How To Clean Leather Motorcycle Boots

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How To Clean Leather Boots

If you own a nice pair of leather riding boots you’re going to want to take care of them. Without proper care leather motorcycle boots can dry out, become stiff, uncomfortable and eventually fall apart. Below are step-by-step instructions on how to clean leather motorcycle boots, then oil and protect them so they last.

Photo: Howzey

What You’ll Need:
• Oiled Leather Boots*
• Stiff bristled brush
• Toothbrush (for nooks and crannies, not plaque)
• Leather cleaner
• Mink or boot oil
• Soft cloth

*Different leathers require different care. Make sure your boots are oiled leather (rather than Lorica or Vinyl-top) before using this cleaning technique.

Step 1
Step #1 – **Note: We are demonstrating with our interns regular, old leather boots that are in need of a good cleaning.

Step 1: Using a stiff bristled brush, remove any excess dirt from the boot. Using a small toothbrush in the hard-to-reach places will make your task easier.

Step 2: Apply leather cleaner (Aerostich makes a good one) to a dry cloth and gently scrub, then remove any excess cleaner with a clean cloth. Let the boots dry on their own. Using a heater or blow dryer to speed up the drying process may cause the oil in the leather to dry out, and we do not advise doing this.

Step #2
Step #2 – **Note: We are demonstrating with our interns regular, old leather boots that are in need of a good cleaning.

Step 3: Using your hands or a cloth, apply mink or boot oil. The boots should be liberally covered, with special attention paid to seams and stitching. As strange as it sounds, think of this step as a massage for your boots. You want to make sure you really work the oil into the boot as it will help condition and maintain the leather. Let your boots sit overnight.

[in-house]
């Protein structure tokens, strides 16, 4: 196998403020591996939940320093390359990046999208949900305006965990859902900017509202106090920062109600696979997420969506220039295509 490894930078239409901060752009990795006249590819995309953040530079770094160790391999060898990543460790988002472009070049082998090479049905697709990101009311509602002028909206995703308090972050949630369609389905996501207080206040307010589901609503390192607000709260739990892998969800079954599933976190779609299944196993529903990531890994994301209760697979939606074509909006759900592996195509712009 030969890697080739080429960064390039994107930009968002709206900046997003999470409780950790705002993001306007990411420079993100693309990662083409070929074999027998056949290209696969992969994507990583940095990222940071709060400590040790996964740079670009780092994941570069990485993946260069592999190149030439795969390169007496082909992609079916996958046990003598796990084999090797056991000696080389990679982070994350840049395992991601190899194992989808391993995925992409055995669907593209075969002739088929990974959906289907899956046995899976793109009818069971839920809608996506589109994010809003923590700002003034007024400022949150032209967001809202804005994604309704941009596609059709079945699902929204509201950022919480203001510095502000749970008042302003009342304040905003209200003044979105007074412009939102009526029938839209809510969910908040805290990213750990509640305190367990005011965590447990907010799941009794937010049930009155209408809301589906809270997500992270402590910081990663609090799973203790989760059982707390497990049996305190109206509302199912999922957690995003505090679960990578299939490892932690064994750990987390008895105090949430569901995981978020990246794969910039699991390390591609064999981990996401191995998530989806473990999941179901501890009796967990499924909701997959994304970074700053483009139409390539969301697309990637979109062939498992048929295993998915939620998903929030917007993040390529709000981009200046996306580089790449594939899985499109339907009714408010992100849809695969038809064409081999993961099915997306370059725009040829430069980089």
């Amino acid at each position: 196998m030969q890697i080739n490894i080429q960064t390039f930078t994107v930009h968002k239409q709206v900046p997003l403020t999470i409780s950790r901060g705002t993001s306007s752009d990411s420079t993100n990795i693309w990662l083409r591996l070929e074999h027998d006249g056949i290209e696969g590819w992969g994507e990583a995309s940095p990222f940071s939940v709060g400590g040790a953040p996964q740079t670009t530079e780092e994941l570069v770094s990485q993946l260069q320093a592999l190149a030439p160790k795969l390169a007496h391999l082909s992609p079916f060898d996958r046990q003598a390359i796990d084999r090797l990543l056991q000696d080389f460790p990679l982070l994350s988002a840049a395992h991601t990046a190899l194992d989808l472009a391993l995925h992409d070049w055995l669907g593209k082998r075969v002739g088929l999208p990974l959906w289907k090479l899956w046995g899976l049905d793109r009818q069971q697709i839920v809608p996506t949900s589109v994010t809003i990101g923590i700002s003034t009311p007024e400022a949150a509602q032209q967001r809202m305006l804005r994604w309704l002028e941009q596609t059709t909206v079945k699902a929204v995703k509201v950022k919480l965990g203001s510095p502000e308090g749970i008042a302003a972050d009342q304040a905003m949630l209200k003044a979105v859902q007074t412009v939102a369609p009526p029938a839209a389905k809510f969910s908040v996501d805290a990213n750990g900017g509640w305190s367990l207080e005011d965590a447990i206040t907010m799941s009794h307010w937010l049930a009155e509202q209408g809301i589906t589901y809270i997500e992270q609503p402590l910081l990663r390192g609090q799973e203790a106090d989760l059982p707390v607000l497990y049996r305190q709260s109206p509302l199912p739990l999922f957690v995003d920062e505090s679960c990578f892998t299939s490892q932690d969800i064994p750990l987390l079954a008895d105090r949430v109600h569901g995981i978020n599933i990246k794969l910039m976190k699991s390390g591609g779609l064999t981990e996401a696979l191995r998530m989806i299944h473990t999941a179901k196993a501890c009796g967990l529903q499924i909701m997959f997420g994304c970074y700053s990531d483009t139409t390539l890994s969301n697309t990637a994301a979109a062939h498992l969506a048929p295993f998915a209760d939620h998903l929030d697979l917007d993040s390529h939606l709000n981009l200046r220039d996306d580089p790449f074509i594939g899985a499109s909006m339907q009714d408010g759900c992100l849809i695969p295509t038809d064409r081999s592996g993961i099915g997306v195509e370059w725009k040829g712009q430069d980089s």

Step #3
Step #3 – **Note: We are demonstrating with our interns regular, old leather boots that are in need of a good cleaning.

Step 4: Now for the final step in the boot cleaning process. Step three should have left your boots looking very shiny and oily. Using a clean cloth, polish your boots until the oil has been polished away and your boots have a consistent, smooth texture with no excess oil remaining.

Step #4
Step #4 – **Note: We are demonstrating with our interns regular, old leather boots that are in need of a good cleaning.

Optional: As an additional step, apply a leather protectant to your boots. This will further protect your investment by adding an extra layer of defense against rain, dirt and mud.

The Result
The Final Result – **Note: We are demonstrating with our interns regular, old leather boots that are in need of a good cleaning.

As with any other piece of motorcycle equipment, maintenance is very important. Cleaning your oiled leather boots once a month will help ensure that they will remain on your feet and in working-order for many miles to come.